Hitherto Iona had received the last remains of the Lords of Duart; but Sir John Maclean was not carried to the resting-place of his forefathers. He was buried in the church of E attic in Bamffshire, in the family vault of the Gordons of Buckie. In Iona, that former " light of the western world," are the tombs of the brave and unfortunate Macleans Their bones are interred in the vaults of the cathedral, which, after coasting the barren rocks of Mull, buffeted by the waves, the traveller beholds rising out of the sea, "giving," as it is finely expressed, " to this desolate region an air of civilization, and recalling the consciousness of that human society which, presenting elsewhere no visible traces, seems to have abandoned those rocky shores to the cormorant and the gull." On the tombs of the Highland warriors who repose within St. Mary's Church in Iona, are sculptured ships, swords, armorial bearings, appropriate memorials to the island lords, or. as the Chevalier not inaptly called them, "little kings;" and, undistinguishable from the graves of the chiefs, are the funereal allotments of the Kings of Scotland, Iceland, and Norway.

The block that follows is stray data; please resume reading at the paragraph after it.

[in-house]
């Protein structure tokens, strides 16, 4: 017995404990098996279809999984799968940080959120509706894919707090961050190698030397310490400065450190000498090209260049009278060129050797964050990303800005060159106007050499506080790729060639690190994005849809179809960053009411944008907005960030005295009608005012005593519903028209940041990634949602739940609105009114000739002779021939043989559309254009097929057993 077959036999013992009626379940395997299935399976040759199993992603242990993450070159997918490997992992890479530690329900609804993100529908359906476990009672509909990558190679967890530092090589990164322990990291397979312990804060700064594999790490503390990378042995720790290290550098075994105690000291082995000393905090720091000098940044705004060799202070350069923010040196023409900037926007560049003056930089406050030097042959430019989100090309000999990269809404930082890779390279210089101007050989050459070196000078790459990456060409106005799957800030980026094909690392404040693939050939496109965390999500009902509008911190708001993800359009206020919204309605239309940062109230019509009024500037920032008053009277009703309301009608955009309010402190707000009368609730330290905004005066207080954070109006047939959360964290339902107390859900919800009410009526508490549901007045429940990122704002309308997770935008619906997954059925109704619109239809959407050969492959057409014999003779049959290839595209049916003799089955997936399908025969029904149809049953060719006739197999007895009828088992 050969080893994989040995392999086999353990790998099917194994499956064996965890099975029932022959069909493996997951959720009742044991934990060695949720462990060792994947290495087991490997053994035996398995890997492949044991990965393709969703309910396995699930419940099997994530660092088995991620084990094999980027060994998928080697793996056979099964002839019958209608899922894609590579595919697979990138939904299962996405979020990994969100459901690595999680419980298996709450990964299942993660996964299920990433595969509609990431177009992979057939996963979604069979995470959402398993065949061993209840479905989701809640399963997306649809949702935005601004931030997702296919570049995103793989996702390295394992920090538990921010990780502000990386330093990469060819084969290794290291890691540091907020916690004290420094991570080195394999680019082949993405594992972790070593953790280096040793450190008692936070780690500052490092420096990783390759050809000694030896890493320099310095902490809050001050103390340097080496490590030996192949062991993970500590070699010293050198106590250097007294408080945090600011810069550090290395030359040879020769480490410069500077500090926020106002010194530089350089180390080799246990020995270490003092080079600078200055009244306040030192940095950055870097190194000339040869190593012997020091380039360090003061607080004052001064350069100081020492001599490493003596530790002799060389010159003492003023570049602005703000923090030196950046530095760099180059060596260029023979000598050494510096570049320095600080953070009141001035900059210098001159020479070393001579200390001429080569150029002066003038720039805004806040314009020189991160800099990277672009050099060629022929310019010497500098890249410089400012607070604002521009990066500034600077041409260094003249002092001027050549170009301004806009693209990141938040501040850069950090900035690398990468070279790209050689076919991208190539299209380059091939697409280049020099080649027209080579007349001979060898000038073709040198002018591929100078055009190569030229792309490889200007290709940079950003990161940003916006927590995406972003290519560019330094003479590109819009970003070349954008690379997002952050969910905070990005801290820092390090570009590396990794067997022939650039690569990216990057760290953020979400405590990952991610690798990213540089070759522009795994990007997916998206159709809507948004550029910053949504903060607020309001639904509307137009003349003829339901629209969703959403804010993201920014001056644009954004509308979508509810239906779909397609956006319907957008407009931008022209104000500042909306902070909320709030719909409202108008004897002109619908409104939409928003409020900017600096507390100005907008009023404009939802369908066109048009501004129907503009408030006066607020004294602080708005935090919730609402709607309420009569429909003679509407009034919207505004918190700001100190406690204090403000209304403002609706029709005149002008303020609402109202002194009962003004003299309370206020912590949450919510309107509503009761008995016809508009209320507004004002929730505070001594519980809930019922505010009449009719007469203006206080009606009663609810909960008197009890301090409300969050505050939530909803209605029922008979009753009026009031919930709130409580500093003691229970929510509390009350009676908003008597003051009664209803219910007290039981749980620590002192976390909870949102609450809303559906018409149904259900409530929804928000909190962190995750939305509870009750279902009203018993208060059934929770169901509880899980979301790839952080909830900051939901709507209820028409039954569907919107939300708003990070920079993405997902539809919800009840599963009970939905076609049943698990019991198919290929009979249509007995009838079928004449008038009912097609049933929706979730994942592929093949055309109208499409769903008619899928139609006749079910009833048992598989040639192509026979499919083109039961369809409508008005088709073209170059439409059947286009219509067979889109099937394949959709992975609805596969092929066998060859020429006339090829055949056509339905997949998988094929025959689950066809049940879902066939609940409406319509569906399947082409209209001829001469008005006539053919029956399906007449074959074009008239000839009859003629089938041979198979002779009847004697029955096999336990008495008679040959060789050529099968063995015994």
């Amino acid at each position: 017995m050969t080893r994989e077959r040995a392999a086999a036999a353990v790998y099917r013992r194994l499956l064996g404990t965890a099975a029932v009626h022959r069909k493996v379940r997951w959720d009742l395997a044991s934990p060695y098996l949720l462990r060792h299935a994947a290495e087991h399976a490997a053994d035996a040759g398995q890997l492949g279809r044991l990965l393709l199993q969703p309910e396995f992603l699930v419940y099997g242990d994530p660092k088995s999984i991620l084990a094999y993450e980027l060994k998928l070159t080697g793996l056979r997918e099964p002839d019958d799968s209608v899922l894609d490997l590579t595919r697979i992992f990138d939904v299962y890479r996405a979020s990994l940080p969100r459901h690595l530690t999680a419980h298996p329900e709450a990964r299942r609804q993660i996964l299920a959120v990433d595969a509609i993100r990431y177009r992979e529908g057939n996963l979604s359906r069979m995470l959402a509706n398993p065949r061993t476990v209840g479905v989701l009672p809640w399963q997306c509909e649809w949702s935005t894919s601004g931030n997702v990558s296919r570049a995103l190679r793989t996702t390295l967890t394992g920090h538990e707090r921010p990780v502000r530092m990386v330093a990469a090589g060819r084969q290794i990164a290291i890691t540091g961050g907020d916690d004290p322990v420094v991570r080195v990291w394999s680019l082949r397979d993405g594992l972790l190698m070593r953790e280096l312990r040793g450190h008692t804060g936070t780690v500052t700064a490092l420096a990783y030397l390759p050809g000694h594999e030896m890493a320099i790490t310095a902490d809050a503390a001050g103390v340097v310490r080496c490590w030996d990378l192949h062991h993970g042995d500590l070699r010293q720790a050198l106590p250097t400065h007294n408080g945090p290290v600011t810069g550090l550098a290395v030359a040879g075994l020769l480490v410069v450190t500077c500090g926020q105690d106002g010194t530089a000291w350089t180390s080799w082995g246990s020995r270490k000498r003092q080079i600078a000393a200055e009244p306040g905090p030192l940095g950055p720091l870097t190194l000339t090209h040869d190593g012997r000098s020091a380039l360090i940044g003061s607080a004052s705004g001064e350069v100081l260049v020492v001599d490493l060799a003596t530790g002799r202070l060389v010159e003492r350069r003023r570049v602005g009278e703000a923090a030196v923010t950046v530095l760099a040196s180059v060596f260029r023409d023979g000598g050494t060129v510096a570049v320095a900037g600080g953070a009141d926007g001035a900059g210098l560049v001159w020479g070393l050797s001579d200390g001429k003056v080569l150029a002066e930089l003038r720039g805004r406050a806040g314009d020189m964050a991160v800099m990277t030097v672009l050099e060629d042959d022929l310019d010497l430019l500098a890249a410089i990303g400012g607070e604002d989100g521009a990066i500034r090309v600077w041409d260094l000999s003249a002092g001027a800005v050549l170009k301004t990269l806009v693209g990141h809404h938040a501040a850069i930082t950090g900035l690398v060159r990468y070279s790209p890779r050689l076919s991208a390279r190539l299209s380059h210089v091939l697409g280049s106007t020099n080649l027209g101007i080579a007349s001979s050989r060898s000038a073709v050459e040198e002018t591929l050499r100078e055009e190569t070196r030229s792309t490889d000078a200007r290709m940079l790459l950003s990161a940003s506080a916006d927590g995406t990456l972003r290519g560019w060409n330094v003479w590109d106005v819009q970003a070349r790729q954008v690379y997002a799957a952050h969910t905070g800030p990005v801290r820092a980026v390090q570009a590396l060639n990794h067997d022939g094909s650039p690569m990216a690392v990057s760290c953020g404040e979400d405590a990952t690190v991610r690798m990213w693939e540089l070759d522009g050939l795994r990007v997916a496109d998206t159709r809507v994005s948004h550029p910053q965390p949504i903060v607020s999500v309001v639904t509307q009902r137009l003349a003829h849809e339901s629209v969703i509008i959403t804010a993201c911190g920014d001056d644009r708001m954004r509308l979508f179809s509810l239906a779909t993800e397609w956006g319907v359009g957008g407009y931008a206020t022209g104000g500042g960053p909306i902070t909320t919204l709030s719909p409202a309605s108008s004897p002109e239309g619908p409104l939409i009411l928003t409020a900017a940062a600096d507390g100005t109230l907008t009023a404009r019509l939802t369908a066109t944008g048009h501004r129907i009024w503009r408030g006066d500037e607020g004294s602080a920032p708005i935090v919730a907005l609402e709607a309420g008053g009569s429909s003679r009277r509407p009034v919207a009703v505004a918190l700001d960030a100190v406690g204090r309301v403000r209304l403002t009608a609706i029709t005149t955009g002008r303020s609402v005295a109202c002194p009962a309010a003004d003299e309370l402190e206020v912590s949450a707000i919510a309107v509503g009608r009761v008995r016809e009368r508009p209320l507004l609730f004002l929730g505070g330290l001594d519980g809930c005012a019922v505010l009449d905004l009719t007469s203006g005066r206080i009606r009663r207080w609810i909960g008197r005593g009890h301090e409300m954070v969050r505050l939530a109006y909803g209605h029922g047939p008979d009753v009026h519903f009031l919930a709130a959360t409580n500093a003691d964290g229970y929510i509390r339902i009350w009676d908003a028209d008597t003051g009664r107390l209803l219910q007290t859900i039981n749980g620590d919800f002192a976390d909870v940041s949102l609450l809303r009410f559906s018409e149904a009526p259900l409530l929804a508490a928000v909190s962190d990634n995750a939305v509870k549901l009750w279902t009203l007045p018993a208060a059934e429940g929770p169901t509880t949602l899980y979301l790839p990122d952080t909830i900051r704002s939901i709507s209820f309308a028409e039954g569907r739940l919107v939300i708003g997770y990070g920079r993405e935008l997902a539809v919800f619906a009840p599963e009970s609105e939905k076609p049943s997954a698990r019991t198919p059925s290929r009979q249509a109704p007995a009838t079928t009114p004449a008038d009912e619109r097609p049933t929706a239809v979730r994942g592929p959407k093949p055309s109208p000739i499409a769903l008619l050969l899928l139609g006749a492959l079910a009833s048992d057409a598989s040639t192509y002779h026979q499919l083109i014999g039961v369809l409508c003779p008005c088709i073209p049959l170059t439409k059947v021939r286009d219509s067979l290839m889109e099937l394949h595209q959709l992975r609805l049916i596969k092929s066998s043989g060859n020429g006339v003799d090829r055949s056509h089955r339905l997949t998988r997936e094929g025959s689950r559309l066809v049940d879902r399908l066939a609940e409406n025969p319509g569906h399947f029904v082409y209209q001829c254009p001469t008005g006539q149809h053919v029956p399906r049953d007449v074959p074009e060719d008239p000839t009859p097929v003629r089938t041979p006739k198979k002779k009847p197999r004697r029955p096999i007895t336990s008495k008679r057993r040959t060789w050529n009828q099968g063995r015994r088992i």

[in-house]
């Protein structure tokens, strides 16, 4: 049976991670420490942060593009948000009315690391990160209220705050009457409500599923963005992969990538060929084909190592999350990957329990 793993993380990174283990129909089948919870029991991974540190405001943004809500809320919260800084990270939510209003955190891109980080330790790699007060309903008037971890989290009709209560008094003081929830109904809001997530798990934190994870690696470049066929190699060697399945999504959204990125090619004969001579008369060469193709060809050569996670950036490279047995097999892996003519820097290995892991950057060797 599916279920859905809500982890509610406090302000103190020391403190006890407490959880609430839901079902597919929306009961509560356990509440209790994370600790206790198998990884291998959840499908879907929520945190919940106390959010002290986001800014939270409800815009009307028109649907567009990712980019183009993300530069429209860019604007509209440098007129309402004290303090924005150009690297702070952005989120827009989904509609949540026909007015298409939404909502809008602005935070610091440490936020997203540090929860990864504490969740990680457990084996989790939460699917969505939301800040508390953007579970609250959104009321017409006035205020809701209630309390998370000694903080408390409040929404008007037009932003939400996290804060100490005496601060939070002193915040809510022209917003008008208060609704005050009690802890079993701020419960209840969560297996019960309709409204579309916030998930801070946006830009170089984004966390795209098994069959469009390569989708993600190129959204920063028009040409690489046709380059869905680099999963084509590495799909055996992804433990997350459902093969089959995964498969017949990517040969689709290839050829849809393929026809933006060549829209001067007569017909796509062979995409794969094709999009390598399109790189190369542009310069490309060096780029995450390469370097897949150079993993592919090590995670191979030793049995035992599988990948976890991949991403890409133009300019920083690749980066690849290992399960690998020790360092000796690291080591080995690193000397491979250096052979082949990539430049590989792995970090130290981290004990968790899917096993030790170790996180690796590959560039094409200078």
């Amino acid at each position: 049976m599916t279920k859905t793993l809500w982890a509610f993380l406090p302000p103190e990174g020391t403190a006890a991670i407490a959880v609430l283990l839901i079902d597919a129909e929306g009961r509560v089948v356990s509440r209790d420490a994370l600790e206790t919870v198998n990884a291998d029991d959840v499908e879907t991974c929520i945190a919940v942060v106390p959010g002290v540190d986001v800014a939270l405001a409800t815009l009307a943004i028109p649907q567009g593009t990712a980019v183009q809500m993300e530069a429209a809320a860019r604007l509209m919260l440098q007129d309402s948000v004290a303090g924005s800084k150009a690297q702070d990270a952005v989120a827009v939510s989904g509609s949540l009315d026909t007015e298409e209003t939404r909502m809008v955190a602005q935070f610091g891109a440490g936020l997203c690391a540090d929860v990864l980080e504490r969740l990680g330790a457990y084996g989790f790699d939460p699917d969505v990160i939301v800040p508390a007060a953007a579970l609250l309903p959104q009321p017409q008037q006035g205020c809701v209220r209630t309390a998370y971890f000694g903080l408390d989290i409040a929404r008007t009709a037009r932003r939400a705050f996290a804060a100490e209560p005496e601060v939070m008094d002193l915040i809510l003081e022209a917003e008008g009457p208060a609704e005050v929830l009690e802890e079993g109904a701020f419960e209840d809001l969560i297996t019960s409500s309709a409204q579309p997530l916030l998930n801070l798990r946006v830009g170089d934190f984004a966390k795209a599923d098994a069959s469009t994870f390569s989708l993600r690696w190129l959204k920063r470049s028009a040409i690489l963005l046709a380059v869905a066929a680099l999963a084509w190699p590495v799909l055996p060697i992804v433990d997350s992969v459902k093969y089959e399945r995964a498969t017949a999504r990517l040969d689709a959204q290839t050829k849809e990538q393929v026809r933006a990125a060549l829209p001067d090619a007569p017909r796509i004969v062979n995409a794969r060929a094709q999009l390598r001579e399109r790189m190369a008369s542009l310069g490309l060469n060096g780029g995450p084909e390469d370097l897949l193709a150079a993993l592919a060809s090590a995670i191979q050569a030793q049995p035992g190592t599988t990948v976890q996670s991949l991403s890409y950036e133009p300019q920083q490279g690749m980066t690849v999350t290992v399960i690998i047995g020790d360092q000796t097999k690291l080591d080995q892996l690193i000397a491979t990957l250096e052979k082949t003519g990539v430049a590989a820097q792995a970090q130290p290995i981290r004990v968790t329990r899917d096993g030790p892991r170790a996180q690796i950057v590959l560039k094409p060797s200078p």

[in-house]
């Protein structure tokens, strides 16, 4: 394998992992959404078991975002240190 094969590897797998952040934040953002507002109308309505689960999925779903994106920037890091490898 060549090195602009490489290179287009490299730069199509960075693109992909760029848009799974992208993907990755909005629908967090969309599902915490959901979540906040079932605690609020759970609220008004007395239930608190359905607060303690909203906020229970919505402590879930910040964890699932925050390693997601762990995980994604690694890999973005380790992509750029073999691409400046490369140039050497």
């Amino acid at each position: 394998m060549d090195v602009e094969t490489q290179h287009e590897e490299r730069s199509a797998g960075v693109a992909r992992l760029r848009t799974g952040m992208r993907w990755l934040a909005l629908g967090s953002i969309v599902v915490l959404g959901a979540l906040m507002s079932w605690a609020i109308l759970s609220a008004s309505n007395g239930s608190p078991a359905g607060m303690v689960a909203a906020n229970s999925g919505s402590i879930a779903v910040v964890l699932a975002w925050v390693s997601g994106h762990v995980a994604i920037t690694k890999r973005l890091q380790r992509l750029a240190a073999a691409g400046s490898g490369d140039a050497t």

Sir John Maclean left one son and six daughters. His son Hector was born in France, but brought to Scotland at the age ol' four, ami placed under the care of bis kinsman, Maclean of Coll, where he remained until he was eighteen years of age; when he repaired to Edinburgh, and in the college made considerable progress in the usual course of studies .n that institution. After various journeys abroad, chiefly to Paris, Sir Hector Maclean returned in 1745 to Edinburgh, intending again to lead his clansmen to the, standard of Prince Charles; but a temporary imprisonment, occasioned by the treachery of a man in whose house he lodged, prevented his appearance in the field. He was detained in confinement until released as a subject of the King of Prance. He died at Rome in the year 1758, in the forty-seventh year of his age. At his death the title of Baronet devolved upon Allan of Brolas, great-grandson of Donald, first Mac lean of Brolas, and younger brother of the first baronet.